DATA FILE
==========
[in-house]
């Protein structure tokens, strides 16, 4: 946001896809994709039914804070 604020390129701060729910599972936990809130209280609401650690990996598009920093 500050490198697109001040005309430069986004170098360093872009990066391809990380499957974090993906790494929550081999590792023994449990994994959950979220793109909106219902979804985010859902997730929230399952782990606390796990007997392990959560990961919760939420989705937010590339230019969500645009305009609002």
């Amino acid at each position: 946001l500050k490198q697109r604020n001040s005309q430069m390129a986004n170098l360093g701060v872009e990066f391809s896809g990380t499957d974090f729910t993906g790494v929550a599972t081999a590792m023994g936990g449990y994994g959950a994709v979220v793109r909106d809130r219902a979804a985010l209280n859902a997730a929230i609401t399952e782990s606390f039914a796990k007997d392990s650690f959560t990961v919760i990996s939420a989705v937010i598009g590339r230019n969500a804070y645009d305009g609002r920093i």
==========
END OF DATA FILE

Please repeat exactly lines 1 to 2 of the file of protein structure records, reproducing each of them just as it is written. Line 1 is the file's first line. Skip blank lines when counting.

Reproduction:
[in-house]
């Protein structure tokens, strides 16, 4: 946001896809994709039914804070 604020390129701060729910599972936990809130209280609401650690990996598009920093 500050490198697109001040005309430069986004170098360093872009990066391809990380499957974090993906790494929550081999590792023994449990994994959950979220793109909106219902979804985010859902997730929230399952782990606390796990007997392990959560990961919760939420989705937010590339230019969500645009305009609002």